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Medical Officers' Column

"My Experience as a Pregnant Medical Officer"

I was working at the NUH Department of Orthopaedics when I suddenly fainted during an operation. The good news came only two weeks later – I found that I was pregnant. The usual morning sickness began to set in soon. I did not throw up, but suffered dizziness and nausea in the mornings. I began to worry about whether I have accidentally exposed my baby to irradiation during the operations that required image intensifiers, especially during the period before the pregnancy was diagnosed.

I was happily gaining my appetite and still running around looking slim and fit when I first had some vaginal spotting. It came as a shock even though I knew it’s common. I was also on call that day. Fortunately, my registrar on call was very understanding and asked another MO to cover my duties for the rest of the night. Two days later, I spotted again, this time at home. It was very upsetting as I began to imagine the worst. For the first time in my life, I felt a strong maternal instinct and felt so scared for my baby that I burst into tears. I felt silly for crying and refused to go for a scan immediately that night, fearing the worst and also knowing that nothing could change the outcome of the pregnancy.

I visited a gynae the next morning and was reassured that my baby was fine. I was given an MC for seven days to rest at home. My colleagues were all very nice and volunteered to take over my calls for the rest of the month. I felt very grateful. I started doing calls again only in the second trimester. Although it was tiring, I did not want to take advantage of the kindness of my fellow MOs as they would have to work very hard and on more weekends.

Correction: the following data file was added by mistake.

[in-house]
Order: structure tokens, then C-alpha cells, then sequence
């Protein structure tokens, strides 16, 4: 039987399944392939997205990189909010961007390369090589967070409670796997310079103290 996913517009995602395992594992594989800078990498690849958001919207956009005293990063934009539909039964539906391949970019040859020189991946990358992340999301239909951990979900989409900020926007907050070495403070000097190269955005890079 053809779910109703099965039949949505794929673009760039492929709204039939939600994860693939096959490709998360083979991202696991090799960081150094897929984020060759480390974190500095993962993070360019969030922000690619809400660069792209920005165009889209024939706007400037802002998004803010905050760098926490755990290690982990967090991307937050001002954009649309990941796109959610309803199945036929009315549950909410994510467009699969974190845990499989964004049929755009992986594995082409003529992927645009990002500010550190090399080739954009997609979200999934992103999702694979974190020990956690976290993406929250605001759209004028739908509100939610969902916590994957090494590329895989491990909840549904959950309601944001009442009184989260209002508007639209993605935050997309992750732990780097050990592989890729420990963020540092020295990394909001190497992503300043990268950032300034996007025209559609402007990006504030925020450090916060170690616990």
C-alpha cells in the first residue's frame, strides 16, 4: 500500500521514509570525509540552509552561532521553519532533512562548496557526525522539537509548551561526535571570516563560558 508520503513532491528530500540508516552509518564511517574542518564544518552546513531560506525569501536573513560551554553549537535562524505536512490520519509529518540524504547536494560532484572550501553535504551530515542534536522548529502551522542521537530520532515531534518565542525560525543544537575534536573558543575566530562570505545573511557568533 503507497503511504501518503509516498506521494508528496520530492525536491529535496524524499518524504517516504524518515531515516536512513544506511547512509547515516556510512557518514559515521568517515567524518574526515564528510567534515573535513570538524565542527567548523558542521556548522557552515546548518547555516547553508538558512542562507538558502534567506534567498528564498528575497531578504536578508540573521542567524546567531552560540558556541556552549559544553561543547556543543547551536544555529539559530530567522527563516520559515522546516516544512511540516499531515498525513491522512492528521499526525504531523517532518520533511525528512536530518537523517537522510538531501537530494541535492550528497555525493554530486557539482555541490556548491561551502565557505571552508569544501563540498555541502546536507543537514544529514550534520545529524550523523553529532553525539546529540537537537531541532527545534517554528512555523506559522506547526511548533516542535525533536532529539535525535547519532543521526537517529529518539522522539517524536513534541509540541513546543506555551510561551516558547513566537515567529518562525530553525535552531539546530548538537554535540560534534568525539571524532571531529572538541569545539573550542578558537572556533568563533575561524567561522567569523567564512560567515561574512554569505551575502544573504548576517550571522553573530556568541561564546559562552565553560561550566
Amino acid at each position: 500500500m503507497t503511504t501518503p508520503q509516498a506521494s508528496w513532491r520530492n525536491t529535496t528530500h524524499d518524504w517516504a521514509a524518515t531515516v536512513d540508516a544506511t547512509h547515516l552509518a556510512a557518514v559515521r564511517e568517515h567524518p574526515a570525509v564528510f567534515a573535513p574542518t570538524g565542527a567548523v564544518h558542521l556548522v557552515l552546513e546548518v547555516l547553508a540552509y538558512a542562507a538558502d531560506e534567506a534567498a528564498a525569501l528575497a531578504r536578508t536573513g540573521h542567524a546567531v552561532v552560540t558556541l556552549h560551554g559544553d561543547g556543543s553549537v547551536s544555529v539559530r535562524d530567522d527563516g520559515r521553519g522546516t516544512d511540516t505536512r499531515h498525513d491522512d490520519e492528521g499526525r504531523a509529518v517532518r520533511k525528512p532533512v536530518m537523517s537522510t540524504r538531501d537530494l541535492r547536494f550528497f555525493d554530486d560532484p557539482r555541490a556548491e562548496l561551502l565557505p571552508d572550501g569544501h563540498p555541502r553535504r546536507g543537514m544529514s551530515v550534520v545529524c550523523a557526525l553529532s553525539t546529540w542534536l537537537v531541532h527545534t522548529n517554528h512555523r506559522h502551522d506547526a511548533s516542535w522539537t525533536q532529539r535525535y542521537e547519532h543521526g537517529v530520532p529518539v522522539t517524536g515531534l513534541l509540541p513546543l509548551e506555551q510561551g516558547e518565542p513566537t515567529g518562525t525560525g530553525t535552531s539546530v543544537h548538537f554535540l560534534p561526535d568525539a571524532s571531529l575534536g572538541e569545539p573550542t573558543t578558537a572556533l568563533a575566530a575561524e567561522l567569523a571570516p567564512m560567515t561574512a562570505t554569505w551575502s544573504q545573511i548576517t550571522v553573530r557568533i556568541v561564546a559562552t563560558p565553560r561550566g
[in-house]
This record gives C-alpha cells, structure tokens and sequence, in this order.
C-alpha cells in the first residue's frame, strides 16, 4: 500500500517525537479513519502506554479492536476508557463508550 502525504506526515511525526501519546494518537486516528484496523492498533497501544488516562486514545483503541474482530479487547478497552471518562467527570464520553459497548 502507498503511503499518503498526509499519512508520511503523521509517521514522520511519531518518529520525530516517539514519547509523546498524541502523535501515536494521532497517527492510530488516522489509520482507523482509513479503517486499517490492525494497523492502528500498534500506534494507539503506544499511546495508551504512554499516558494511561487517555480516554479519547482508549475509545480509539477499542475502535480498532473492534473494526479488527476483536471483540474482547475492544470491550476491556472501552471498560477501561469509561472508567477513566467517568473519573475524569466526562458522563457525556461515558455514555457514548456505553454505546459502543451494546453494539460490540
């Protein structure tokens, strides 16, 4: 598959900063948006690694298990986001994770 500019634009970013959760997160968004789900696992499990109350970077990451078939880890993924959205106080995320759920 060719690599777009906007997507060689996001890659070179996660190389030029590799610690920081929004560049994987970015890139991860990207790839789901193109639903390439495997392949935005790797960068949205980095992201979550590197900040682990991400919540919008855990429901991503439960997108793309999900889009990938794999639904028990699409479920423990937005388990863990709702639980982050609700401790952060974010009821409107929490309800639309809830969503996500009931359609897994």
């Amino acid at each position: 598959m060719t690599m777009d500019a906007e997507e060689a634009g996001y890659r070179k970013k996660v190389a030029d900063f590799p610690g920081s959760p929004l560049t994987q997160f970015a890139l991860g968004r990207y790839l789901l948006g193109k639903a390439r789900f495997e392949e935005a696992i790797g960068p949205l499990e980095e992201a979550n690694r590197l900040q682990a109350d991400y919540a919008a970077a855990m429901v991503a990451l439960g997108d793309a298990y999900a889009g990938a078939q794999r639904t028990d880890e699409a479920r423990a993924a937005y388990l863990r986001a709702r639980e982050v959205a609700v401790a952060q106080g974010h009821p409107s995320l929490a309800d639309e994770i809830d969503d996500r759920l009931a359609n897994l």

Orthopaedics is not exactly an ideal posting for a pregnant MO, as there are many long operations as well as X-rays in the theatres. I would sit down in the middle of an operation when I started to fell faint, leaving the registrar or the nurse to assist my consultant. I remember one registrar telling me, "People don’t really care if you’re pregnant and having difficulties if you had bad working attitude before the pregnancy." Luckily, I don’t think I fell in this group. The consultants and registrars were all very nice to me. Still, it was very tiring especially after a call with no post-call. I also started to get sleeping problems, largely contributed to by bladder frequency and being a light sleeper myself.

Soon, it was time to change posting and the MOPEX came along. I applied for all the postings that did not require night calls as I would be entering my third trimester soon. Imagine my horror when I found out that I was posted to SGH A&E! I worked there two years ago and had great difficulty adjusting to the hours of shift work. I also could not imagine performing resuscitation as my tummy grew. I immediately wrote in to appeal for a change of posting. The reply was that there was simply no vacancy in any other department! I was however given assurance that I would be transferred out the moment they could find a replacement for me. I knew that I would not get priority as I was a non-trainee, but I had assumed that my track record of being a fast worker and the experience of having worked at the polyclinic before would have earned me a place in the polyclinic. I was very disappointed with the design of the MOPEX as it placed all the pregnant MOs at a great disadvantage. How can this be logical if the country’s policy is to encourage graduate mothers to have more babies?